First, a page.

Back in April, Todd Peterson, like everyone else in Utah, was spending a lot of time at home with his wife and three kids in Cedar City. So, he jumped at the chance to be a guest for an online program offered through Southern Utah University.
“Mostly because I was feeling it too. We’d sort of been sequestered for our kids for a few weeks, we were just coming off winter and thought to myself, I’d kind of like to reach out and talk to people too,” said Peterson, who is an author and professor at SUU, where he teaches film and creative writing.
He was a guest on an episode of the virtual program, Community Reads. People chimed in with questions about his 2018 book, “It Needs to Look Like We Tried.” It turned into something like an online book group said Peterson.
Before COVID-19 the university offered a ton of community education programming like photography, guitar classes, even pet training. Now, it’s streaming.
“I think it helps for all of us to tune in and either take a break or tackle some difficult subjects that you may be dealing with at home, and know that you’re not alone,” said Susie Knudson, SUU’s assistant director for community and professional development.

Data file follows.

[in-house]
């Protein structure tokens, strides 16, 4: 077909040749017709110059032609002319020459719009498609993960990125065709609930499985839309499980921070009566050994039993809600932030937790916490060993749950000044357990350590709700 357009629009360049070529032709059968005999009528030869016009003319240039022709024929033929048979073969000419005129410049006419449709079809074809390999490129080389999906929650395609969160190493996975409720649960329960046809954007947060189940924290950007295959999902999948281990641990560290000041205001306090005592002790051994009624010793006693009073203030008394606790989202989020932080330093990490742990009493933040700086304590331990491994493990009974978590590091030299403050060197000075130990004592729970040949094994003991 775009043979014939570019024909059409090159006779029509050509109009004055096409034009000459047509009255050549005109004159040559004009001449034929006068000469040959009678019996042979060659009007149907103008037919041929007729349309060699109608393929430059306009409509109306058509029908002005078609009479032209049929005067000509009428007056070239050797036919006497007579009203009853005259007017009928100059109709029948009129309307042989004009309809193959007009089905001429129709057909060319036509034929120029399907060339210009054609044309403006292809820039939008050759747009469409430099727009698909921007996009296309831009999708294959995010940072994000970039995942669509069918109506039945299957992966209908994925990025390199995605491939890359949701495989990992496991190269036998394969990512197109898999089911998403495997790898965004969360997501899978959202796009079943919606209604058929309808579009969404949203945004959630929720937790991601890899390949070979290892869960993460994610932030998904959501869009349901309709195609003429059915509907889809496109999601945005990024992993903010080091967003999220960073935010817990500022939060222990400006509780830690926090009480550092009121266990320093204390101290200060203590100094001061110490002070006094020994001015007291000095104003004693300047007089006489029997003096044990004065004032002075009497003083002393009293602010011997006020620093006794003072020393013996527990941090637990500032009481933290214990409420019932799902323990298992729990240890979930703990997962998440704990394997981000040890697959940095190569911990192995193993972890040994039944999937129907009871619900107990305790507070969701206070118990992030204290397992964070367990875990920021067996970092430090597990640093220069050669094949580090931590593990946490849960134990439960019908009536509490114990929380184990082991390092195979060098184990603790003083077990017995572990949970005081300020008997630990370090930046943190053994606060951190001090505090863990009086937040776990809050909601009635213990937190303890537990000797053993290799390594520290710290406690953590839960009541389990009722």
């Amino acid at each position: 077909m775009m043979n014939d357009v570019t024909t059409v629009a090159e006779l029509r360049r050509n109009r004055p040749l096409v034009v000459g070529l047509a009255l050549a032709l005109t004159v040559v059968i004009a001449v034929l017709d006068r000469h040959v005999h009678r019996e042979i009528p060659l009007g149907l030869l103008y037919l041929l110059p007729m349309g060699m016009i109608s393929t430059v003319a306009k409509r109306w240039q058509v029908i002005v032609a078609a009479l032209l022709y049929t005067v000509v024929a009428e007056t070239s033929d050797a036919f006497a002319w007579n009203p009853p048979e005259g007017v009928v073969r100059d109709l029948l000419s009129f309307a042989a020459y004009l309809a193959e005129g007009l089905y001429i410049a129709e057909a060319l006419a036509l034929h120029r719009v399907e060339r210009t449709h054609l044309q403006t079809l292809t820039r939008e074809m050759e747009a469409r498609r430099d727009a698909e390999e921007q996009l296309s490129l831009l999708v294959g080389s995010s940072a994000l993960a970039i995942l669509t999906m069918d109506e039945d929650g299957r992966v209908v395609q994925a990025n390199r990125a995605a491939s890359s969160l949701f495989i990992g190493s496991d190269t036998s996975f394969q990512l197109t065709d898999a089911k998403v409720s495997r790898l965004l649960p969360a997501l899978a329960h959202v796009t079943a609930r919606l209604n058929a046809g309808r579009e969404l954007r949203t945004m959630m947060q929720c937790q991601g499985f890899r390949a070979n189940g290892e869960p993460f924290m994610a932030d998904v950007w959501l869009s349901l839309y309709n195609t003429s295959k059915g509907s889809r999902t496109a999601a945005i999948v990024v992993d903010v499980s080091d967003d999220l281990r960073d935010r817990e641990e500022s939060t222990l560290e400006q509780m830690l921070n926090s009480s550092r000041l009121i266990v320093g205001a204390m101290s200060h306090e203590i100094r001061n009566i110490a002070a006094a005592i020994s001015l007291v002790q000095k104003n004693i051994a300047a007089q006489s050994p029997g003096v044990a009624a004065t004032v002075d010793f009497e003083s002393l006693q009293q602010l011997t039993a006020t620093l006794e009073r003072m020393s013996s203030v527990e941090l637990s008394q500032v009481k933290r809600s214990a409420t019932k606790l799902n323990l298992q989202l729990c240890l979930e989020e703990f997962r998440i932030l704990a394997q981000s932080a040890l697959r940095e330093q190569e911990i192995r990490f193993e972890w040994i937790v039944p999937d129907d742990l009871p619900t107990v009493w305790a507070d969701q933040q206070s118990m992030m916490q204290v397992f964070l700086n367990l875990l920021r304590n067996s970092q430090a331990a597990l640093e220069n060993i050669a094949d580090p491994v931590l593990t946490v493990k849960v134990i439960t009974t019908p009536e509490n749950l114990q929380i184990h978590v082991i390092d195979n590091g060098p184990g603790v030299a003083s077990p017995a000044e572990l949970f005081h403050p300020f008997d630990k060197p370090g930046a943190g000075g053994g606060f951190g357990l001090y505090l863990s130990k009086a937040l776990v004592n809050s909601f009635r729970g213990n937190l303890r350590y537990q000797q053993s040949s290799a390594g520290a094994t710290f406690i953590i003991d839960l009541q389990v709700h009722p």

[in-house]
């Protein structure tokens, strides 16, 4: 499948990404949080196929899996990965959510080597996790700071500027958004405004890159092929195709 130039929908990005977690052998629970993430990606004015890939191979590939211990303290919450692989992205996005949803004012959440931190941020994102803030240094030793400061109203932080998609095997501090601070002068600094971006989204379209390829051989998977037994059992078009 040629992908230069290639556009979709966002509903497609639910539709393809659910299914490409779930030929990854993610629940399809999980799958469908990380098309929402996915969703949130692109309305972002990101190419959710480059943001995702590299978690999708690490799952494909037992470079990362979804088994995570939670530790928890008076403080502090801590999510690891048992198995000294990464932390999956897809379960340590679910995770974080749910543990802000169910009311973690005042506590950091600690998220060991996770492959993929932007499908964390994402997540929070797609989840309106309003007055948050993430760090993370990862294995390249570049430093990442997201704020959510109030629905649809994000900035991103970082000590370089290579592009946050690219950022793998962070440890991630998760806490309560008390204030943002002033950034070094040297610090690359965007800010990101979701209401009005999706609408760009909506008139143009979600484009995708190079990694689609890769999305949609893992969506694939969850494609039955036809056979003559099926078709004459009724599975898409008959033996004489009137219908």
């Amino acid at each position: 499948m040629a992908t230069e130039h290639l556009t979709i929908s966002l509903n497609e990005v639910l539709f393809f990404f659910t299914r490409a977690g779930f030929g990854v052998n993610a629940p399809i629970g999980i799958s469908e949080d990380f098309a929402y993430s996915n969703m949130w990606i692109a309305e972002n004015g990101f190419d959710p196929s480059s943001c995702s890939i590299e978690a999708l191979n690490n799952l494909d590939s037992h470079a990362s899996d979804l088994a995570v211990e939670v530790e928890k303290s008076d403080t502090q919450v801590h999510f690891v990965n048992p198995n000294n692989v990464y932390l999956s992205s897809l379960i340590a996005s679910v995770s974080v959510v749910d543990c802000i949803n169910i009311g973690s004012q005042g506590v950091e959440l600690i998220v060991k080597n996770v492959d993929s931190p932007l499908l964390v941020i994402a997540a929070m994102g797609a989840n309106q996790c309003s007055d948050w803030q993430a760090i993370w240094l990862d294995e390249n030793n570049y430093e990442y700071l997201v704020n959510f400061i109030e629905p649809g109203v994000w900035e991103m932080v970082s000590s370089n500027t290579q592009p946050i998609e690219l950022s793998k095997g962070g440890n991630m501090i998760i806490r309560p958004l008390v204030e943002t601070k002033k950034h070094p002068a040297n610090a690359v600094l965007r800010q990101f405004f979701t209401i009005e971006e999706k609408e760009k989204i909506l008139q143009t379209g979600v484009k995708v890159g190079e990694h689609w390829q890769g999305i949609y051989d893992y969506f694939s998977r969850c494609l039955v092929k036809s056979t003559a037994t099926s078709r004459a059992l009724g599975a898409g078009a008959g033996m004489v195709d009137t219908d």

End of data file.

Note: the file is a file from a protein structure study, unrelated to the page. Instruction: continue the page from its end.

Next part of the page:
Participants can pick up parenting and relationship tips. There are also art and science projects for kids. Professor Peterson also taught a class about rebooting your creativity when you’re stuck at home. He encouraged people to take a little time to do some writing and reflection.
“It’s almost like people would buy up toilet paper just in case. And I was like, ‘why don’t you be creative – just in case?’” said Peterson.
Even though the university’s online community ed classes were designed for locals, Knudson says they’ve been streamed over 10,000 times by people from all over the country. All of the programs are archived on the SUU Community Education YouTube channel. She also says that in-person programs will likely return in August, when students come back to campus.